Sample Business Letters
Sample Business Letters
This sample includes the formal components of full block business letters. Some of these components are optional for typical, employment-related business letters. You may download or copy samples, examples or templates of employment-related business letters, by clicking on the links below. See business letter image for guidelines on each step of the process.
This format is just a guide. Variations and customizations are common. Want to download this sample without the graphics? Click Download Samples here or in the menu below.
Full Block Business Letter Components
1. Return Address: If your stationery has a letterhead, skip this. Otherwise, type your name, address and optionally, phone number. These days, it's common to also include an email address.
2. Date: Type the date of your letter two to six lines below the letterhead. Three are standard. If there is no letterhead, type it where shown.
3. Reference Line: If the recipient specifically requests information, such as a job reference or invoice number, type it in one or two lines, immediately below the Date (2). If you're replying to a letter, refer to it here. For example:
- Re: Job # 625-01
- Re: Your letter dated 1/1/200x.
4. Special Mailing Notations: Type in all uppercase characters, if appropriate. Examples include:
- SPECIAL DELIVERY
- CERTIFIED MAIL
5. On-Arrival Notations: Type in all uppercase characters, if appropriate. You might want to include a notation on private correspondence, such as a resignation letter.
Include the same on the envelope. Examples are:
6. Inside Address: Type the name and address of the person and/or company to whom you're sending the letter, three to eight lines below the last component you typed. Four lines are standard. If you type an Attention Line (7), skip the person's name here. Do the same on the envelope.
7. Attention Line: Type the name of the person to whom you're sending the letter. If you type the person's name in the Inside Address (6), skip this. Do the same on the envelope.
8. Salutation: Type the recipient's name here. Type Mr. or Ms. [Last Name] to show respect, but don't guess spelling or gender. Some common salutations are:
- Dear Sir:
- Dear Sir or Madam:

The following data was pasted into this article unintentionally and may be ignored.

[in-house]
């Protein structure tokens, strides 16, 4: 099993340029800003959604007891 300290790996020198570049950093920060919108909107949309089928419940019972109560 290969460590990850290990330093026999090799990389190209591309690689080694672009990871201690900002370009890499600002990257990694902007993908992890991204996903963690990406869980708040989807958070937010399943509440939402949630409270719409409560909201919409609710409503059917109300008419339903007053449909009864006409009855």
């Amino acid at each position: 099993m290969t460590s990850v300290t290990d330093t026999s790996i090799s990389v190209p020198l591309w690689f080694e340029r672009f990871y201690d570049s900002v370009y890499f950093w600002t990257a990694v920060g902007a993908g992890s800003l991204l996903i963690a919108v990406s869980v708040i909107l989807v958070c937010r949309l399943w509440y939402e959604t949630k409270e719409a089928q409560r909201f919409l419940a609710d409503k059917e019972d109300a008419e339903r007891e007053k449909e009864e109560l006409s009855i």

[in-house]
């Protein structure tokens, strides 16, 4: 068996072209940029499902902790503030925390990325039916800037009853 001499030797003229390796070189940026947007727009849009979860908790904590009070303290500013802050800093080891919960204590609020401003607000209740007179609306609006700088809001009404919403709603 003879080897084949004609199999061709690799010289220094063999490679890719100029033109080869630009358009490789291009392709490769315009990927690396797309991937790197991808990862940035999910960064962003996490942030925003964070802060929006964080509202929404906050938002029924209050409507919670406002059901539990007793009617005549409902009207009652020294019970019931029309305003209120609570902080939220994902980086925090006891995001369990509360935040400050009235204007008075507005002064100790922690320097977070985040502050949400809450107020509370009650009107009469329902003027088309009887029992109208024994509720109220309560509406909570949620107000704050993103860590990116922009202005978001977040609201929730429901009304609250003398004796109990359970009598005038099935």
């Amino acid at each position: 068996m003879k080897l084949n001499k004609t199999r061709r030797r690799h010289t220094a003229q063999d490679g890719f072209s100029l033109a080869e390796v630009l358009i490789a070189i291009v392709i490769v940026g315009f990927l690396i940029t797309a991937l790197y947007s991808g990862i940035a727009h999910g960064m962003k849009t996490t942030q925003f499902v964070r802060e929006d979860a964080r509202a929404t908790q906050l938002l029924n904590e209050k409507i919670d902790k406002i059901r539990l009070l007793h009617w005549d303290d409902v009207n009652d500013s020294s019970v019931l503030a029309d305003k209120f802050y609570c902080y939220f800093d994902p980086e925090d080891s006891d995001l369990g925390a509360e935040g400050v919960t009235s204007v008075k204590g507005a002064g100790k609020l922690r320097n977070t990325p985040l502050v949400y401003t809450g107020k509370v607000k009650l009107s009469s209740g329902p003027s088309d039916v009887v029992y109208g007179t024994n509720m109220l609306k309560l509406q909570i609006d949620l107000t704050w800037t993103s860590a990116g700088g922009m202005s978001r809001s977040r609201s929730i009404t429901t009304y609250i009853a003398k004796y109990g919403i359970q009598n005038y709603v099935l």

- Dear [Full Name]:
- To Whom it May Concern:
9. Subject Line: Type the gist of your letter in all uppercase characters, either flush left or centered. Be concise on one line. If you type a Reference Line (3), consider if you really need this line. While it's not really necessary for most employment-related letters, examples are below.
- SUBJECT: RESIGNATION
- LETTER OF REFERENCE
- JOB INQUIRY
10. Body: Type two spaces between sentences. Keep it brief and to the point.
11. Complimentary Close: What you type here depends on the tone and degree of formality.
- Respectfully yours (very formal)
- Sincerely (typical, less formal)
- Very truly yours (polite, neutral)
- Cordially yours (friendly, informal)
12. Signature Block: Leave four blank lines after the Complimentary Close (11) to sign your name. Sign your name exactly as you type it below your signature. The title is optional depending on relevance and degree of formality. Examples are:
- John Doe, Manager
- P. Smith
Director, Technical Support
- R. T. Jones - Sr. Field Engineer
13. Identification Initials: If someone typed the letter for you, he or she would typically include three of your initials in all uppercase characters, then two of his or hers in all lowercase characters. If you typed your own letter, just skip it since your name is already in the Signature Block (12). Common styles are below.
14. Enclosure Notation: This line tells the reader to look in the envelope for more. Type the singular for only one enclosure, plural for more. If you don't enclose anything, skip it. Common styles are below.
- Enclosures: 3
- Enclosures (3)
15. cc: Stands for courtesy copies (formerly carbon copies). List the names of people to whom you distribute copies, in alphabetical order. If addresses would be useful to the recipient of the letter, include them. If you don't copy your letter to anyone, skip it.
- Replace the text in brackets [ ] with the component indicated. Don't type the brackets.
- Try to keep your letters to one page, but see page 2 of this sample if you need continuation pages.
- How many blank lines you add between lines that require more than one, depends on how much space is available on the page.
- The same goes for margins. One and one-half inch (108 points) for short letters and one inch (72 points) for longer letters are standard. If there is a letterhead, its position determines the top margin on page 1.
- If you don't type one of the more formal components, don't leave space for them. For example, if you don't type the Reference Line (3), Special Mailing Notations (4) and On-Arrival Notations (5), type the Inside Address (6) four lines below the Date (2).